How to Get In The ATM Business – Pitching to New ATM Clients

Author Justin Gilmore
Gas stations are a reliable place to find an ATM.

There is plenty to consider when creating a profitable ATM business. From payment processing to organizing cash liquidity, ATM ownership does include some preparation before providing stable and consistent returns. There are many elements to consider when learning how to get in the ATM business, but in the end, you can certainly see a return on investment.

In particular, the relationship with your ATM clients has a significant impact on your kiosk’s earnings. Location is everything, so the business deals you make with the retailers and business owners for high foot-traffic real estate is crucial to the success of your ATM route.

If you have found the ideal location for placing a machine, read on to learn how you can create a high-quality ATM proposal. One well-devised sales pitch can entice physical store owners into a profitable business relationship. If you own real estate, use the following steps as vetting criteria for good ATM owners.

A Million Ways to Make a Deal Starts with Prep Work

The most efficient way to structure a win-win deal for you and your business clients starts with prep work. Due diligence not only shows the reliability of your proposed income source but also keeps all financial affairs in order. In a business with intensive compliance requirements and a need for good security, an in-depth proposition makes all the difference.

Use the following steps to best outline the terms of your ATM deal clearly and concisely:

Step 1. Set your flat-rate fee and fee split

As an ATM owner, you make money from surcharge fees applied to customers. For each transaction, you take either a flat rate, a percentage fee, a combination of both.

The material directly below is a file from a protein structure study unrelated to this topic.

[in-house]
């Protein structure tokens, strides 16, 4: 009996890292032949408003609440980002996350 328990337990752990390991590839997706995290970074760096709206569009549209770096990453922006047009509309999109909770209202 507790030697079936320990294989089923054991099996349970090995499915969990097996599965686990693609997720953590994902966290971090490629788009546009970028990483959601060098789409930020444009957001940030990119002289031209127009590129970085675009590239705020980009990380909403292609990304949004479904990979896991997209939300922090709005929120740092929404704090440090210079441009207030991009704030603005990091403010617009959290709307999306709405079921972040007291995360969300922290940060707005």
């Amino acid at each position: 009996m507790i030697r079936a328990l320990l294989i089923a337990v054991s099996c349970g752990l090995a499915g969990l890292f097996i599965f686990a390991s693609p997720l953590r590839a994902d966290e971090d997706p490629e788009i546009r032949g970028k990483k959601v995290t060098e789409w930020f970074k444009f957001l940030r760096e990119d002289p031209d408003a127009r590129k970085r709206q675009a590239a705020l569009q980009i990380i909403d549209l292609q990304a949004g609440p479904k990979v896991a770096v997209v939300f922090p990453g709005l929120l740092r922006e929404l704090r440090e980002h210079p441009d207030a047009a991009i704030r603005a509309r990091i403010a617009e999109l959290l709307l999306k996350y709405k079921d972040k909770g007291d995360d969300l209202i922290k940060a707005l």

Surcharge fees vary based on several factors, such as geography, foot traffic volume, consumer clientele, business type, etc. And while some ATMs can command a higher surcharge fee, it is best to select a price point that matches market rates.

For example, Citizens Trust Bank in Georgia charges $2 per transaction, First Republic Bank in California is free for regional users, while Bank of America charges $2.50. Meanwhile, the average ATM surcharge for operators currently rests at $3.08. Selecting fees way higher than average will result in less customer usage which will hurt revenues.

Once you set a satisfactory surcharge fee rate, present a cut of that fee to the business owner in your proposal. The split fee is the “value add,” or the possibility of passive income that might interest someone in your ATM opportunity.

Attempt to create a fee structure that is lucrative for both parties. Whether that includes negotiations on total fees or a mixture of both transaction percentages and set customer charges, a good middle ground can leave you both happy. To most store owners, such a deal is quite attractive, as the ATM itself brings in more customers who spend more in addition to passive income.

Step 2:  Get your paperwork in order

Organize all supporting paperwork within your proposal. You need several different document types as an ATM owner, and having that paperwork on hand while making a pitch makes it far easier to entice new business clients.

For example, both you and your potential business partner will need to fill out Automated Clearing House (ACH) service agreements. For security reasons, all businesses must obtain authorization to exchange cash deposits and surcharge fees. Having detailed explanations about who is responsible for the cash float liquidity or how each party receives their share of funds also makes for a better partnership.